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Posted by Liz Herbert on November 22, 2010
We met with 30 Sourcing & Vendor Management Professionals during an action session at Forrester’s Sourcing & Vendor Management Forum in Chicago to discuss how to improve governance for large implementation projects. Clients were looking for help across the sourcing life cycle – from determining who manages the RFP process, to determining scope with internal stakeholders, to driving governance after the contract is signed.
What tactics are Sourcing & Vendor Management Professionals using to tackle these challenges?
1. Renegotiate rates with current players. Forrester’s recent survey found that 68% of organizations are renegotiating with their existing suppliers. One attendee said, “This has always been a priority, now we are bringing more efficiency and innovation to the process.”
2. Drive innovation from vendors. Everyone wants innovation from their suppliers but few receive it. Attendees shared tips for how they overcome major hurdles to achieving this in their supplier relationships:
a. Define what you mean by innovation. Many struggle to get innovation from their providers because they haven’t defined what that means — are you looking for idea-sharing or process improvements? Determine which type of innovation you need and communicate that to your vendor.
b. Identify metrics. “It’s not just how you measure innovation; it’s how you measure successful innovation.” Clients shared a variety of metrics such as:
i. Requiring the vendor to submit continuous improvement ideas they agree are impactful to your organization
ii. Number of ideas submitted for approval
iii. Number approved
iv. ROI of implemented idea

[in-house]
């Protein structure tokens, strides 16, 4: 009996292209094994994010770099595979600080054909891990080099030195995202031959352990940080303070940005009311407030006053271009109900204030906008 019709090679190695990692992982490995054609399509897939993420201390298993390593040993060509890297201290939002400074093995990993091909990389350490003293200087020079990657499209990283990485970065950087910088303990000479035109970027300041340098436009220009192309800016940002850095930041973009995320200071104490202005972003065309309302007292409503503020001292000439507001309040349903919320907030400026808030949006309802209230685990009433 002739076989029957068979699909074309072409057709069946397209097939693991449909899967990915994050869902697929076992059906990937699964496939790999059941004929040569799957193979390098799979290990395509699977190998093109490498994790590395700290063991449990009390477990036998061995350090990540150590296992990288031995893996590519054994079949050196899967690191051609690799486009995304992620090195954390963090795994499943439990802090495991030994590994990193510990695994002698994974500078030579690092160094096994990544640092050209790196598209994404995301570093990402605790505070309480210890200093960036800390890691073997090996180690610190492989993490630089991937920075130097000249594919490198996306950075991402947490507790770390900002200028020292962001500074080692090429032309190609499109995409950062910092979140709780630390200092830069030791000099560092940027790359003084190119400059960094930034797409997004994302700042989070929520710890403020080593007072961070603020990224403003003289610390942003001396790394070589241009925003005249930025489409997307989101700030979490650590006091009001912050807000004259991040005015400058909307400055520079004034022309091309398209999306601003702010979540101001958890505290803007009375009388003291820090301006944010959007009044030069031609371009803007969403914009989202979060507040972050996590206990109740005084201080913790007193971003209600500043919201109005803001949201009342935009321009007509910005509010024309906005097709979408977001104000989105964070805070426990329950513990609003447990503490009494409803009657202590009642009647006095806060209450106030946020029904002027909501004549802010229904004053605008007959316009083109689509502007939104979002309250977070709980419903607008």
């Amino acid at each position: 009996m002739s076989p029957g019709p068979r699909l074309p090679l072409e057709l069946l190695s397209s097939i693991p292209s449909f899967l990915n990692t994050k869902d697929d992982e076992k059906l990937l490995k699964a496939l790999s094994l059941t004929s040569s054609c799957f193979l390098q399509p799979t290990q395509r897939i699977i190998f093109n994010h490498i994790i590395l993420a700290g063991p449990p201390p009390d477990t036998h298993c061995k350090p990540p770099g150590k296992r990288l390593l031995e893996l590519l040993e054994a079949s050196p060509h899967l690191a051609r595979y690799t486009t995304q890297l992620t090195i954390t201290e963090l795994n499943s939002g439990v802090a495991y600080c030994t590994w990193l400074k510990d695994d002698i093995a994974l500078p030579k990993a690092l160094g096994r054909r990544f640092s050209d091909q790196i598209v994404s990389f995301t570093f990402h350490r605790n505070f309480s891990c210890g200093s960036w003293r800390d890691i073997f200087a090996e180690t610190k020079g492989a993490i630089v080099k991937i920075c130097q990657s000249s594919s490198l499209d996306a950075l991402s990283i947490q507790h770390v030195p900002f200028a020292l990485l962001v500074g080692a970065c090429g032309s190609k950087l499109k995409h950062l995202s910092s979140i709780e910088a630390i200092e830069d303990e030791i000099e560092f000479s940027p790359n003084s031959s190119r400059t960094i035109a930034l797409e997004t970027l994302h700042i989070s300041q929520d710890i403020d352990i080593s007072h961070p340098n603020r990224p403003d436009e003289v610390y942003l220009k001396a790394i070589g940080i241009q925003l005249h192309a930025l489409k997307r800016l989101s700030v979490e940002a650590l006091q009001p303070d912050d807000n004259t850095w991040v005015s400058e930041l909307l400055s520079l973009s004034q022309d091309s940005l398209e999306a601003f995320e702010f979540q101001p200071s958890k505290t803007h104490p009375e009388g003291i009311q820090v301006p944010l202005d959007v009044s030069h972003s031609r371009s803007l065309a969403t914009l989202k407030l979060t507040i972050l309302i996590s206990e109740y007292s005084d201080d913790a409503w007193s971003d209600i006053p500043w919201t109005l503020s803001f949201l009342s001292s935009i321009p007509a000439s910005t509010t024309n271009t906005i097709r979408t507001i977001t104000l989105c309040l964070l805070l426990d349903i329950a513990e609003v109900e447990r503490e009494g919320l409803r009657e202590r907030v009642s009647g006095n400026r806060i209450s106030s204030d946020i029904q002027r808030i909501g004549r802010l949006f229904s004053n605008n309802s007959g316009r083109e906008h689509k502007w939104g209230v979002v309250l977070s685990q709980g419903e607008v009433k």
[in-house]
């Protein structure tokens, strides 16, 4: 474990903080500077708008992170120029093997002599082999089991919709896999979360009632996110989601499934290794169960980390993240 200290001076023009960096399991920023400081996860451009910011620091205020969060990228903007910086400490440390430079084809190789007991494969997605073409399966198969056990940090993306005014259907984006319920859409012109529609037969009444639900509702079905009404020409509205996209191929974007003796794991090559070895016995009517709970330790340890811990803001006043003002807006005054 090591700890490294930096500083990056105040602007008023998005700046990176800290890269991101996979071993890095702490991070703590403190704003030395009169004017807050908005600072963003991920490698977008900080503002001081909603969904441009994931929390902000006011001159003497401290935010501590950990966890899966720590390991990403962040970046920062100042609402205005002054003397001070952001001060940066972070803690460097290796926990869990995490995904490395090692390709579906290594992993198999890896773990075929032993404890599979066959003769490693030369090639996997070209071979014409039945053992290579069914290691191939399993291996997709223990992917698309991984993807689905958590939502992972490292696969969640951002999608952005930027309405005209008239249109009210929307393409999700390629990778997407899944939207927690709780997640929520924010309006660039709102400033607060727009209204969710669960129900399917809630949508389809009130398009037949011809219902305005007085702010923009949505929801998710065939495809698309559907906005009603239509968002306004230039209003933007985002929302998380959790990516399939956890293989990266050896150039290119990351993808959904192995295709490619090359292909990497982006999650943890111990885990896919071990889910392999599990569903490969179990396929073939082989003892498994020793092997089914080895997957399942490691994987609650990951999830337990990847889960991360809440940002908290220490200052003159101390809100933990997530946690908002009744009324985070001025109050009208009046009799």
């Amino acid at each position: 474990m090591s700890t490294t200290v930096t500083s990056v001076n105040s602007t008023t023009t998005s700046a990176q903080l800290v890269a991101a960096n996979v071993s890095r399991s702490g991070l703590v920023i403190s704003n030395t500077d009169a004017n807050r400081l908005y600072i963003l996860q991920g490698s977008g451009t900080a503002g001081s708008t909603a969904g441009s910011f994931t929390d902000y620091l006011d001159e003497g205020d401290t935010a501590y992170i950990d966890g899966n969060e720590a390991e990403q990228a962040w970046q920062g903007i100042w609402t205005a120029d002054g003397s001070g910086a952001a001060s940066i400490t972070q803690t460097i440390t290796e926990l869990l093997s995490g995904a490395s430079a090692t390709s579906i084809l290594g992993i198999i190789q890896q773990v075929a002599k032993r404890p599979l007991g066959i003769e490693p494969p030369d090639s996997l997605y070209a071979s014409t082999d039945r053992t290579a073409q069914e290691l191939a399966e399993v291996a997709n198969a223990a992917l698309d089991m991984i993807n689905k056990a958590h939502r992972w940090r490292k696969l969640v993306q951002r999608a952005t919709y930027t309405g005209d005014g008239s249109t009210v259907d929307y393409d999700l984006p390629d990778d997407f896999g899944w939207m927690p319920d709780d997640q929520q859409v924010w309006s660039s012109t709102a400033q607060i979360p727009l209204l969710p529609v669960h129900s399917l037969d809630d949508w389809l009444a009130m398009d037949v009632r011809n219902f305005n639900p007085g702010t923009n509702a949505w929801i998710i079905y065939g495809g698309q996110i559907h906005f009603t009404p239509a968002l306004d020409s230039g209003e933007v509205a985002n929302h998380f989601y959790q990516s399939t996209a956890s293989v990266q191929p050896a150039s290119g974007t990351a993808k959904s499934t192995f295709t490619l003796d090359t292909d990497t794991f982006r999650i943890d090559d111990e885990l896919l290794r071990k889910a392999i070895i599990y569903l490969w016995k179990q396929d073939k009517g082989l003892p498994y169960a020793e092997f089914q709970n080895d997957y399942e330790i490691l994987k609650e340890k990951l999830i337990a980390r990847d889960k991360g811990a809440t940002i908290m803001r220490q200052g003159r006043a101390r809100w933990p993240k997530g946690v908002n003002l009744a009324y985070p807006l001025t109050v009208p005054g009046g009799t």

c. Drive vendor alignment to your business through incentives. One attendee has found success by using a reward structure for SLAs instead of the commonly used penalty structure. When the vendor hits the target set, they receive additional compensation.
3. Address challenges with internal stakeholders. Many attendees said their primary challenges are with internal stakeholders as opposed to the vendor. It is difficult to get your internal teams on board upfront, resulting in costly change-order requests. Attendees shared best practices such as:
a. Send an in-depth questionnaire to internal stakeholders during the requirements gathering process.
b. Use SharePoint to make documents (contracts, business goals, and drivers, scope of work) available for stakeholders to access.
c. Conduct a postmortem after the engagement ends to review lessons learned.
d. Run a workshop to have live discussions with your core team. Helps consolidate information you get from different groups which can be overwhelming.
We welcome your comments and insights!
Sarah Menard, Liz Herbert, and Caroline Roeleveld-Hoekendijk
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